It is a pleasure to serve with you in the Chair, Mr Efford.

Despite the Minister’s valiant attempt to burnish it, the purpose of this instrument is nothing more than to rapidly secure—or at least to attempt to rapidly secure—more HMO asylum accommodation across England by exempting it from the requirements used by local authorities to ensure that minimum standards of safety, management and quality are met. It is necessary only because the Conservative Government have completely lost control of the asylum system and, as a result, are now frantically reaching for any and every lever that might enable them to move out of hotels and hostels at least a proportion of the growing number of asylum seekers arriving in the UK by irregular means, heedless of the resulting impact on local communities.

There would be no need whatsoever for the regulations if the Government had not first broken the asylum system then subsequently determined that the solution to that failure was to impose a de facto asylum ban and, in the absence of return agreements, to plan to house tens of thousands of inadmissible asylum seekers in taxpayer-funded accommodation for the foreseeable future.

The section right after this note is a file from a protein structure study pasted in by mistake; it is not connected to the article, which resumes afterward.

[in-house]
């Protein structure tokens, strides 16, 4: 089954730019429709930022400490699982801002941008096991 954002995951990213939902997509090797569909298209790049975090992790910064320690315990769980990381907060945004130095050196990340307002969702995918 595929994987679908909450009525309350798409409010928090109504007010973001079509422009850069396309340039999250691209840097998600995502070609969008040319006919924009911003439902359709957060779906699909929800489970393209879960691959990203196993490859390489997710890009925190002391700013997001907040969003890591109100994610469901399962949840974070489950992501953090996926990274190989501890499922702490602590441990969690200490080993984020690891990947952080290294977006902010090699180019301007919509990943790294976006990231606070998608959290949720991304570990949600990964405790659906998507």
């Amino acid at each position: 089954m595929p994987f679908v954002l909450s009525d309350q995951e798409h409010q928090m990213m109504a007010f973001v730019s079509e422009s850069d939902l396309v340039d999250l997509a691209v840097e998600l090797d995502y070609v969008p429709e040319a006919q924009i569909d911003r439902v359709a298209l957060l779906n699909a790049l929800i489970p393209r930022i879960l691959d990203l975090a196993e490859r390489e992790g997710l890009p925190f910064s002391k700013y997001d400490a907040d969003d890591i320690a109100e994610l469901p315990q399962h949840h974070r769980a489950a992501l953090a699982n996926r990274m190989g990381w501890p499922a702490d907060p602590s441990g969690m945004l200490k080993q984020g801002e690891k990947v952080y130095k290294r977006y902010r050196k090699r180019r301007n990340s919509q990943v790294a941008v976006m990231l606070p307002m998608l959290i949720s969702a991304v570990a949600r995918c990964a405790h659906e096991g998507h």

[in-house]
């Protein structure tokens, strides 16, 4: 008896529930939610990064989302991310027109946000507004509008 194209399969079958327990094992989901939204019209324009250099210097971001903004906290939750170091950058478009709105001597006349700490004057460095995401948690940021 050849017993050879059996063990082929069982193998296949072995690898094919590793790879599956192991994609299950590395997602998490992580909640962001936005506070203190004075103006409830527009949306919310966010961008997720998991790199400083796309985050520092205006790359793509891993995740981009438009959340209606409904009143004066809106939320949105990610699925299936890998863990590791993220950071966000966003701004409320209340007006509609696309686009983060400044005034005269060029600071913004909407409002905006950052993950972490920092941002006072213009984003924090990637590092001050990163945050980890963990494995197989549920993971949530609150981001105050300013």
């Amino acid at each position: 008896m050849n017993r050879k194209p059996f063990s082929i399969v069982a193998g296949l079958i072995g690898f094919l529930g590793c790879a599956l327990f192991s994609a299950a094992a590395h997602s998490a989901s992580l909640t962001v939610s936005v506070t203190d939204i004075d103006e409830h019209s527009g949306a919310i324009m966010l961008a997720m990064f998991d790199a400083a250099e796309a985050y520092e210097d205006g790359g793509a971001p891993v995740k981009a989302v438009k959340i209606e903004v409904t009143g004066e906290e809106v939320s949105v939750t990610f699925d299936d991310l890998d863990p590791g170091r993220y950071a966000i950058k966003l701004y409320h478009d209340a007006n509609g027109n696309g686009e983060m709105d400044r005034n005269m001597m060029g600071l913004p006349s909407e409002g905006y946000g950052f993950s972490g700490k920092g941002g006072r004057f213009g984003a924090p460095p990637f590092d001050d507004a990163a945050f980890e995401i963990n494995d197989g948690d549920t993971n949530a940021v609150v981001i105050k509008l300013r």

Does my hon. Friend agree that this statutory instrument is another clear example of the utter mess the Government have made of the immigration and asylum system? Instead of taking responsibility for their mess, they are now expecting some of the most vulnerable in society to suffer and have their safety and wellbeing be put at risk.

As I made clear, this instrument is a direct consequence of the mess the Government have created. There would be no need for it had they not broken the system over their 13 years in power.